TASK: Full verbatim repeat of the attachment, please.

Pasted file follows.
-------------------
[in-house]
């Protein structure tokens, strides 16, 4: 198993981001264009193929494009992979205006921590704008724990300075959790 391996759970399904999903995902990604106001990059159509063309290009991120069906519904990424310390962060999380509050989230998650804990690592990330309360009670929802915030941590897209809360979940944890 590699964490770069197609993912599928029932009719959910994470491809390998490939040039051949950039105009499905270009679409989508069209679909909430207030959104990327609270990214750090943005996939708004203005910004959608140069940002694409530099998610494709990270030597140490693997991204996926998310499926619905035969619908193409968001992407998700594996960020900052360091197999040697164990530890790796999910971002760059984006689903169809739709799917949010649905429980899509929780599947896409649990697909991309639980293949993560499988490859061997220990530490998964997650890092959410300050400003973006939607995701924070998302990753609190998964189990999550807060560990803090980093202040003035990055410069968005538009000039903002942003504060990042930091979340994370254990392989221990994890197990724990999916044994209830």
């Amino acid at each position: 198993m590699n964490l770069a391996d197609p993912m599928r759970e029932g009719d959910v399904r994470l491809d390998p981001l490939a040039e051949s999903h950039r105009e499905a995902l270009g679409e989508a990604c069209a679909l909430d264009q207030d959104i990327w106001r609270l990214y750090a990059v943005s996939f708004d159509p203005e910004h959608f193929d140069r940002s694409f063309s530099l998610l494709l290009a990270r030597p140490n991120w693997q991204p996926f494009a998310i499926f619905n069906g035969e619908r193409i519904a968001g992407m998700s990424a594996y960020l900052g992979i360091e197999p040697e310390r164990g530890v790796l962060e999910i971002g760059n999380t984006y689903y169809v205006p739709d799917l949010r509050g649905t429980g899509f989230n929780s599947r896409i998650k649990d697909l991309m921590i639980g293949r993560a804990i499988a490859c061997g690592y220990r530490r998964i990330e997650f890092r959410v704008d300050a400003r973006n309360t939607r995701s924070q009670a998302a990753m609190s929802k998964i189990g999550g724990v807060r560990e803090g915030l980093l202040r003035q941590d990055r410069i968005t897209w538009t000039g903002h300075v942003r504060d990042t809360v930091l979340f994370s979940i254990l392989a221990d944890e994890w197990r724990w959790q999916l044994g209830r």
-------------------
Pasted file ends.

[in-house]
């Protein structure tokens, strides 16, 4: 198993981001264009193929494009992979205006921590704008724990300075959790 391996759970399904999903995902990604106001990059159509063309290009991120069906519904990424310390962060999380509050989230998650804990690592990330309360009670929802915030941590897209809360979940944890 590699964490770069197609993912599928029932009719959910994470491809390998490939040039051949950039105009499905270009679409989508069209679909909430207030959104990327609270990214750090943005996939708004203005910004959608140069940002694409530099998610494709990270030597140490693997991204996926998310499926619905035969619908193409968001992407998700594996960020900052360091197999040697164990530890790796999910971002760059984006689903169809739709799917949010649905429980899509929780599947896409649990697909991309639980293949993560499988490859061997220990530490998964997650890092959410300050400003973006939607995701924070998302990753609190998964189990999550807060560990803090980093202040003035990055410069968005538009000039903002942003504060990042930091979340994370254990392989221990994890197990724990999916044994209830």
């Amino acid at each position: 198993m590699n964490l770069a391996d197609p993912m599928r759970e029932g009719d959910v399904r994470l491809d390998p981001l490939a040039e051949s999903h950039r105009e499905a995902l270009g679409e989508a990604c069209a679909l909430d264009q207030d959104i990327w106001r609270l990214y750090a990059v943005s996939f708004d159509p203005e910004h959608f193929d140069r940002s694409f063309s530099l998610l494709l290009a990270r030597p140490n991120w693997q991204p996926f494009a998310i499926f619905n069906g035969e619908r193409i519904a968001g992407m998700s990424a594996y960020l900052g992979i360091e197999p040697e310390r164990g530890v790796l962060e999910i971002g760059n999380t984006y689903y169809v205006p739709d799917l949010r509050g649905t429980g899509f989230n929780s599947r896409i998650k649990d697909l991309m921590i639980g293949r993560a804990i499988a490859c061997g690592y220990r530490r998964i990330e997650f890092r959410v704008d300050a400003r973006n309360t939607r995701s924070q009670a998302a990753m609190s929802k998964i189990g999550g724990v807060r560990e803090g915030l980093l202040r003035q941590d990055r410069i968005t897209w538009t000039g903002h300075v942003r504060d990042t809360v930091l979340f994370s979940i254990l392989a221990d944890e994890w197990r724990w959790q999916l044994g209830r």